wed 20/10/2021

coronavirus

Sarah Hall: Burntcoat review - love after the end of the world

Sarah Hall’s Burntcoat is one of those new books with the unsettling quality of describing or approximating a great moment in history and its aftermath, as the reader is still living through it. This could be trite, but Hall manages to make it...

Read more...

Album: The Stranglers - Dark Matters

Following the death last year from COVID-19 of keyboard player Dave Greenfield, it appears the The Stranglers’ five decade journey may finally be drawing to a close. They bucked all odds by maintaining a path after singer Hugh Cornwall left in 1990...

Read more...

10 Questions for Harry Grafton of Red Rooster Festival

Harry Grafton (b. 1978) is the preferred title of Henry Fitzroy, 12th Duke of Grafton, custodian of Euston Hall in Suffolk and the man behind the Red Rooster Festival. The latter, during its six pre-COVID years of existence, built a reputation for...

Read more...

Never to Forget, Spitalfields Festival review – moving musical tributes to lost care and health workers

During early lockdown in 2020 Howard Goodall published an article pondering the role of the composer in a pandemic. His answer was that music has throughout history been successful at memorialising people and events, and that it could do so again....

Read more...

Nichola Raihani: The Social Instinct review - the habits of co-operation

An army on the move must be as disturbing as it is, on occasion, inspiring. In E.L. Doctorow’s startlingly good civil war novel The March, General Sherman’s column proceeds inexorably through the southern United States like a giant organism. It...

Read more...

Jonathan Calvert and George Arbuthnott: Failures of State review - a devastating exposé, slightly mistimed

Almost a year ago, in the midst of the first national lockdown, The Sunday Times broke the news that Boris Johnson had failed to attend five consecutive Cobra meetings in the lead up to the coronavirus crisis. The article went viral, reaching...

Read more...

Assembly, Donmar Warehouse online review - the future is coming, ready or not

“Your task is to imagine the future.” That’s what the citizens of Assembly, a new streamed production performed and devised by the Donmar Warehouse’s Local Company, are told. It can be anything they like, so long as they make it together – which is...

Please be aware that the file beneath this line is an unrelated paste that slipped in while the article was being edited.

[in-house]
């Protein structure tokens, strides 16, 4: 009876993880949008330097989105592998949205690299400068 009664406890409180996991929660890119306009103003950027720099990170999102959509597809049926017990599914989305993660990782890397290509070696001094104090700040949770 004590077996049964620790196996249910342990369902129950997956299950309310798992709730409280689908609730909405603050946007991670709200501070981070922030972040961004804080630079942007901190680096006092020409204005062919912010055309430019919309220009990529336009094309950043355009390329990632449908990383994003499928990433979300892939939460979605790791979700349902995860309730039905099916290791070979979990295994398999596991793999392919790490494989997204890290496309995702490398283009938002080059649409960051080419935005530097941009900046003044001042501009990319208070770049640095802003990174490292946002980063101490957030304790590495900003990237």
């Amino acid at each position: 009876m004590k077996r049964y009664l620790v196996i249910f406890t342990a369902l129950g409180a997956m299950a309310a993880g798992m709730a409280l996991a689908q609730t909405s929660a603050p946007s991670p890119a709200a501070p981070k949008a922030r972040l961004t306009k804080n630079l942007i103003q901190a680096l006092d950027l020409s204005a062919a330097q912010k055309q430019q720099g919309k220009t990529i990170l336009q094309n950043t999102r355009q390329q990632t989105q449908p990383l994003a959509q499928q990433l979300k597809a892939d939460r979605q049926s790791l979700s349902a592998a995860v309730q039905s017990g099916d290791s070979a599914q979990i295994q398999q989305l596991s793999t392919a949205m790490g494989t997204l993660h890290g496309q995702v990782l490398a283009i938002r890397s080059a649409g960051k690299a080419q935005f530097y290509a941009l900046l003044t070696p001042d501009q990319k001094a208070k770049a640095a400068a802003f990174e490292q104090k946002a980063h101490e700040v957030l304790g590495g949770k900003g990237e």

Read more...

Prix Pictet: Confinement review - a year in photographs

Sustainability and the environment are watchwords for the Prix Pictet, the international photography prize now in its ninth cycle. Since its launch in 2008, it has responded to the state of the world with urgency and compassion, its shortlists all...

Read more...

Album: Maxïmo Park – Nature Always Wins

Composed in the first lockdown, and recorded remotely, the seventh album from Newcastle’s Maxïmo Park was produced by Ben Allen (Animal Collective, Deerhunter). But it is not so much a record of the times as a snapshot of a time in the...

Read more...

Sauti za Busara Festival 2021, Zanzibar review - 2500 gather to celebrate music unlocked

“Zanzibar, are you ready?” yells the singer from the stage.There’s a huge cheer. It seems the crowd – and it is a crowd – is certainly ready. In shades, a flat cap and dreadlocks down his back, singer Barnaba Classic (pictured below left)...

Read more...

Malcolm & Marie review - actorly grandstanding in beautiful black and white

Do you want to spend 105 minutes trapped in a house with two people arguing, or do you already feel that your life under lockdown is quite quarrelsome and claustrophobic enough? If your answer is the former, then Malcolm & Marie is the...

Read more...

theartsdesk Q&A: actor Polly Walker on 'Bridgerton' and the new breed of period drama

Polly Walker's character in Netflix's sumptuous new Regency romance, Bridgerton, could've easily been little more than a villainous Mrs Bennet. We meet Lady Featherington as she's forcing one of her daughters into a tiny corset, muttering about how...

Read more...
Subscribe to coronavirus